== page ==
According to the passage above, if A and B are in an intrinsic relation we can infer that:
I. A and B cannot exist without each other
II. A and B cannot be defined separately
III. A and B are transformed by the relation
IV. A and B are constituted only by their relation to each other
Which of the above inferences are correct?
- 1. I and III
- 2. All of these
- 3. II and IV
- 4. I, III and IV
Q6. In India, the courts face quite as many problems in ascertaining religion in general and a great deal more in the way of fixing particular religious identities. This is because the Indian Constitution and legal system embody a different relation of law to religion. Indian law permits application of different bodies of family law on religious lines, permits public laws, like those of religious trusts, to be differentiated according to religion, and permits protective or compensatory discrimination in favour of disadvantaged groups, which may sometimes be determined in part by religion. The penal law in India is extraordinarily solicitous of religious sensibilities and undertakes to protect them from offence. The electoral law attempts to abolish religious appeals in campaigning. In all these areas courts must determine the nature and boundaries of a particular religion. (Source: Marc Galanter 1998, ‘Hinduism, Secularism, and the Indian Judiciary’)
From the above passage we can infer that:
- 1. Indian family law combines different religious traditions into a uniform code.
- 2. Religion is implicated in both civil and criminal law in India.
- 3. The legal system in India is essentially based on religion.
- 4. The legal system in India ignores religious sentiments.
Q7. When I began the research for this project, I had only the sketch of a plan. I began with support groups in southern California and was led to psychiatry, neuroscience, the pharmaceutical industry, and the rest out of my interest in following up on what people living under the description of manic depression were experiencing. I thought of these excursions as “expeditions” into large-scale organizations whose activities I could only sample in the most modest way. The description that follows has the coherence of something written after the fact. (Source: Emily Martin 2007, Bipolar Expeditions)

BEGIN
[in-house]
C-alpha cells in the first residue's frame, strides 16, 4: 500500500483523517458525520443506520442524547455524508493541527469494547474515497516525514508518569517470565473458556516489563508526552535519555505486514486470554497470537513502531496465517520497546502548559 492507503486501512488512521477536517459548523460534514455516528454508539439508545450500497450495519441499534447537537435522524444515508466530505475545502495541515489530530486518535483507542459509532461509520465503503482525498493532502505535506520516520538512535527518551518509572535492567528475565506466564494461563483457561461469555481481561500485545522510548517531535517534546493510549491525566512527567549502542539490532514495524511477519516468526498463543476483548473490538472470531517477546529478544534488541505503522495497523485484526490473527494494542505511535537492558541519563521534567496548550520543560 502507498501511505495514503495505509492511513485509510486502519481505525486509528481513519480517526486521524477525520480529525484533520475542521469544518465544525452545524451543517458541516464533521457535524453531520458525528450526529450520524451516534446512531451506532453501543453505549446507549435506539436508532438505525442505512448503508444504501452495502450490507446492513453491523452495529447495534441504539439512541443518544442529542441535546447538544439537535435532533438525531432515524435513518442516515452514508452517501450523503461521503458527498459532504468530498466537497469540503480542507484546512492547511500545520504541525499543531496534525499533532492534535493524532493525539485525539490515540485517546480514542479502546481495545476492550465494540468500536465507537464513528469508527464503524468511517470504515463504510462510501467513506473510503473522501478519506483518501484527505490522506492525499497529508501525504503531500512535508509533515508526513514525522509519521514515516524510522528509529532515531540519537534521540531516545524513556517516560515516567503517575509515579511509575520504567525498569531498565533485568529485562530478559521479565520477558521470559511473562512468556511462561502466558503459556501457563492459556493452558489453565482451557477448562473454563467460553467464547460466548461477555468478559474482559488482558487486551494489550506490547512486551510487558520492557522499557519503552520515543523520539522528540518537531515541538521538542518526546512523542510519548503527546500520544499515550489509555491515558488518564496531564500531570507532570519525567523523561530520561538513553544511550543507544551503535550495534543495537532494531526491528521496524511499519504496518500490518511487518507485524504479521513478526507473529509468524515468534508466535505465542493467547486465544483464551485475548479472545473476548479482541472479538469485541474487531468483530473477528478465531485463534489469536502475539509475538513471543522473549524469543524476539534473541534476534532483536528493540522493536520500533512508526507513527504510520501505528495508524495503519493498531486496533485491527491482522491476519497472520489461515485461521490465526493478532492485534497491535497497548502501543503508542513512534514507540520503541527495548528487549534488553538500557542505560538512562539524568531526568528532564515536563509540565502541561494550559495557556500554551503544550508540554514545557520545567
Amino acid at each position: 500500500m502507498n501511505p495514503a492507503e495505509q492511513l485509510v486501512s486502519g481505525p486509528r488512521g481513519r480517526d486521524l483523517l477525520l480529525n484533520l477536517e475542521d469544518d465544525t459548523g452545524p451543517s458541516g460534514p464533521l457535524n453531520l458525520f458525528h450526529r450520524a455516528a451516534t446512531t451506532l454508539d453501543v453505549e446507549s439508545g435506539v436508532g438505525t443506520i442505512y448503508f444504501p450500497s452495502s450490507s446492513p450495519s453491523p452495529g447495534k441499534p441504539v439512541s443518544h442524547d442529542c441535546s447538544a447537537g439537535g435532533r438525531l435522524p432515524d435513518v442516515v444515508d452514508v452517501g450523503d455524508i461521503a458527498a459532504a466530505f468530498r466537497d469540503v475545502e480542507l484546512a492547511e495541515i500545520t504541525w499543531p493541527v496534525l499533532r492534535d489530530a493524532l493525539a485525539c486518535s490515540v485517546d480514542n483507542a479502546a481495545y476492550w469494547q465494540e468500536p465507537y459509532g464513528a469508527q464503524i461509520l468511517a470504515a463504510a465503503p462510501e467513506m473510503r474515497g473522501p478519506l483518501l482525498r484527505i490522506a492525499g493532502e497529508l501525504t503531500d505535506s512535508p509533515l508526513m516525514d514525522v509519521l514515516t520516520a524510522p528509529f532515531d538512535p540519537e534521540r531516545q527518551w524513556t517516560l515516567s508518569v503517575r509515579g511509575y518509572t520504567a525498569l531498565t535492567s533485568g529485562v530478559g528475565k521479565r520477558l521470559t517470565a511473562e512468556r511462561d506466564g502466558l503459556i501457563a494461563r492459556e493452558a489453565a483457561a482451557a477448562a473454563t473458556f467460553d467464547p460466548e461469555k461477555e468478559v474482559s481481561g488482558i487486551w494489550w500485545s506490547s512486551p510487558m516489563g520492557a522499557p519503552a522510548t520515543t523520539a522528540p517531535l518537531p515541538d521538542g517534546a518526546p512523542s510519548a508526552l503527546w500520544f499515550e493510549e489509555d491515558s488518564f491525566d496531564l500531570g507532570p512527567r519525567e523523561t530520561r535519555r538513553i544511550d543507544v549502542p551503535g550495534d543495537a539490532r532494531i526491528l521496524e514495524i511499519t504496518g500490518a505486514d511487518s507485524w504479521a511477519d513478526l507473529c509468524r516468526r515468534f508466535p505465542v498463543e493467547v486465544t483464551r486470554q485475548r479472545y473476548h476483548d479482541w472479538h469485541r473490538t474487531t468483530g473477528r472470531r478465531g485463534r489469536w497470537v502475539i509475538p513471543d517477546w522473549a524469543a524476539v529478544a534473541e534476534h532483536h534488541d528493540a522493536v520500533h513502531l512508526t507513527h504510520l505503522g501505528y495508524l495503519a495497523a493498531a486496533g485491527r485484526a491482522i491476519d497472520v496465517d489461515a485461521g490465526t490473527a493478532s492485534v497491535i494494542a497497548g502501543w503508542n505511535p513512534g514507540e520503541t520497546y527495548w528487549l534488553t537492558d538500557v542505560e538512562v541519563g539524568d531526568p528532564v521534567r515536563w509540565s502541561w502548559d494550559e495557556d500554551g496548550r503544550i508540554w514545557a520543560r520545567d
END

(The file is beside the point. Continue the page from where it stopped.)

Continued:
From the above passage, we can infer that the author’s research focusses on:
- 1. Producing a coherent account after considering all the facts.
- 2. Sample surveys of large-scale organizations.
- 3. The experiences of people having manic depression.
- 4. The fields of psychiatry, neuroscience and pharmaceuticals.
Q8. By definition, in all societies, income inequality is the result of adding up these two components: inequality of income from labor and inequality of income from capital. The more unequally distributed each of these two components is, the greater the total inequality. In the abstract, it is perfectly possible to imagine a society in which inequality with respect to labor is high and inequality with respect to capital is low, or vice versa, as well as a society in which both components are highly unequal or highly egalitarian. The third decisive factor is the relation between these two dimensions of inequality: to what extent do individuals with high income from labor also enjoy high income from capital? Technically speaking, this relation is a statistical correlation, and the greater the correlation, the greater the total inequality, all other things being equal. (Source: Thomas Piketty 2015, Capital in the Twenty-First Century)
The least unequal society according to the above passage is likely to be one in which:
- 1. There is a low correlation between inequality of income from labour and from capital.
- 2. inequality of income from capital is low
- 3. inequality of income from both capital and labour is low
- 4. inequality of income from labour is high
Q9. After all, rules – what we get by interpreting precedents and statutes and precedents – must be applied to facts; but facts of a case do not come with their own descriptions, and must be characterized in terms of their legal import. (Source: Brian Leiter 1996, ‘Legal Realism’)
Some statements based on the above passage:
I. Facts of a case are more fundamental than rules
II. Facts of a case are determined by applying rules
III. Facts of a case need to be described in legal terms
IV. Facts of a case are got by interpreting precedents
Which of the above statements are correct?
- 1. Only III
- 2. All of these
- 3. II and III
- 4. I, II and III
Q10. In an examination, 80% candidates passed in Paper 1 and 85% candidates passed in Paper II. 76% candidates passed in both papers. What is the maximum percentage of candidates who could have failed in both papers?
- 1. 11
- 2. 15
- 3. 20
- 4. 24